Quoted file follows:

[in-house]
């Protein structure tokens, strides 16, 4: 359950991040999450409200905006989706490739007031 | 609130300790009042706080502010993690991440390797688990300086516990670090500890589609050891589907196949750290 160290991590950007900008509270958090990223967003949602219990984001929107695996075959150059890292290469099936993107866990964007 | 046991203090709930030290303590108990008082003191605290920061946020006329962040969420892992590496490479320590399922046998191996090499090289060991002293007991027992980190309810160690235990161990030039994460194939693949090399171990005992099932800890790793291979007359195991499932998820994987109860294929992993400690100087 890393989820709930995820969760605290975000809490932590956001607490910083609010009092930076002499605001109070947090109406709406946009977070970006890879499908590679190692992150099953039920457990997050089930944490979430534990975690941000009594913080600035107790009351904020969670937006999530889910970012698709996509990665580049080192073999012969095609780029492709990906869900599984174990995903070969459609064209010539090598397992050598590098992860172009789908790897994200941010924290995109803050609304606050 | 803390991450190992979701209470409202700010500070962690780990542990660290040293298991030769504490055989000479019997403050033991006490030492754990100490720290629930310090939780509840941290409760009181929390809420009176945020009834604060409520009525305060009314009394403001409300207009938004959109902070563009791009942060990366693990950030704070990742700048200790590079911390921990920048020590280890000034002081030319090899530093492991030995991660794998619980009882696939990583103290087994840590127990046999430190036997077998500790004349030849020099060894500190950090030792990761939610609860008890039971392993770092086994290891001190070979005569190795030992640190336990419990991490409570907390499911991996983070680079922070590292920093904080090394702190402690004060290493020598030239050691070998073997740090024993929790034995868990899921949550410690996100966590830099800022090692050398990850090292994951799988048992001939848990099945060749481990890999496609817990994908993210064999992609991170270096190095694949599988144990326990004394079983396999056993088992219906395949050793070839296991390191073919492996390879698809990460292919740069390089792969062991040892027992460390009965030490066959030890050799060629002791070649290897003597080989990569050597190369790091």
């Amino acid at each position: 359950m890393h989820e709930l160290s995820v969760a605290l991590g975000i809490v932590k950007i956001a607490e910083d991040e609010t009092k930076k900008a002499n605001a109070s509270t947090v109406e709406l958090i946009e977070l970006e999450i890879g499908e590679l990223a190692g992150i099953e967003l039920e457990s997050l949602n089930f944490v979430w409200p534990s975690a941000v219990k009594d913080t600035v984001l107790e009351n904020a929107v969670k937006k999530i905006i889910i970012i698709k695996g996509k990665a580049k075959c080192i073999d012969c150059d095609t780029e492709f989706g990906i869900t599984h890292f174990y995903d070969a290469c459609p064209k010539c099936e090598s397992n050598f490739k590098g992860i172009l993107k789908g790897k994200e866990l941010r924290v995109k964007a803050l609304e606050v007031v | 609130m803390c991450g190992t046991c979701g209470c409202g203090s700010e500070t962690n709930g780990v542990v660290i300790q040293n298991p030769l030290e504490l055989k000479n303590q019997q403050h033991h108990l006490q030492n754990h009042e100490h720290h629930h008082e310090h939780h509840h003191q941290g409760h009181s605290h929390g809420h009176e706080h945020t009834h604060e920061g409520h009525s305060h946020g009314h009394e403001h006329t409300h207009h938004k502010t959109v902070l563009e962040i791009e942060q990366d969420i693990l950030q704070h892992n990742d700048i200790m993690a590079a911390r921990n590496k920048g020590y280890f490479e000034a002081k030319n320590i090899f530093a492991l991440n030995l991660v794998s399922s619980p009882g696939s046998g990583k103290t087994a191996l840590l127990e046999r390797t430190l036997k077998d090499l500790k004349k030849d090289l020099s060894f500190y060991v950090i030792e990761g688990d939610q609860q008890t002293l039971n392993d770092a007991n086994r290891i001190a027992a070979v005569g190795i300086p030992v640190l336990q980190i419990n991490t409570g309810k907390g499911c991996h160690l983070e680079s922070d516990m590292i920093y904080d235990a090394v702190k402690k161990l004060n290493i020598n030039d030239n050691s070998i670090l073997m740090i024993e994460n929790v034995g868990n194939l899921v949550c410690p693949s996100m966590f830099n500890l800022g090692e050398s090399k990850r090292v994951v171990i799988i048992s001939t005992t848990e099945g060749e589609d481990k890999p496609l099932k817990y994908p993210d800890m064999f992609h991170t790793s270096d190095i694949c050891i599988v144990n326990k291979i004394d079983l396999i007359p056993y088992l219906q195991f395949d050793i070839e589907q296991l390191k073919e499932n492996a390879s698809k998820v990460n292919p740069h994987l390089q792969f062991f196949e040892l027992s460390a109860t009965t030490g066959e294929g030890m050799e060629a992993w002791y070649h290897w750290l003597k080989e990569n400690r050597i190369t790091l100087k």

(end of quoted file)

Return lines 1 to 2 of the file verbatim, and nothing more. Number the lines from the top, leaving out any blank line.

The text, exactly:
[in-house]
């Protein structure tokens, strides 16, 4: 359950991040999450409200905006989706490739007031 | 609130300790009042706080502010993690991440390797688990300086516990670090500890589609050891589907196949750290 160290991590950007900008509270958090990223967003949602219990984001929107695996075959150059890292290469099936993107866990964007 | 046991203090709930030290303590108990008082003191605290920061946020006329962040969420892992590496490479320590399922046998191996090499090289060991002293007991027992980190309810160690235990161990030039994460194939693949090399171990005992099932800890790793291979007359195991499932998820994987109860294929992993400690100087 890393989820709930995820969760605290975000809490932590956001607490910083609010009092930076002499605001109070947090109406709406946009977070970006890879499908590679190692992150099953039920457990997050089930944490979430534990975690941000009594913080600035107790009351904020969670937006999530889910970012698709996509990665580049080192073999012969095609780029492709990906869900599984174990995903070969459609064209010539090598397992050598590098992860172009789908790897994200941010924290995109803050609304606050 | 803390991450190992979701209470409202700010500070962690780990542990660290040293298991030769504490055989000479019997403050033991006490030492754990100490720290629930310090939780509840941290409760009181929390809420009176945020009834604060409520009525305060009314009394403001409300207009938004959109902070563009791009942060990366693990950030704070990742700048200790590079911390921990920048020590280890000034002081030319090899530093492991030995991660794998619980009882696939990583103290087994840590127990046999430190036997077998500790004349030849020099060894500190950090030792990761939610609860008890039971392993770092086994290891001190070979005569190795030992640190336990419990991490409570907390499911991996983070680079922070590292920093904080090394702190402690004060290493020598030239050691070998073997740090024993929790034995868990899921949550410690996100966590830099800022090692050398990850090292994951799988048992001939848990099945060749481990890999496609817990994908993210064999992609991170270096190095694949599988144990326990004394079983396999056993088992219906395949050793070839296991390191073919492996390879698809990460292919740069390089792969062991040892027992460390009965030490066959030890050799060629002791070649290897003597080989990569050597190369790091």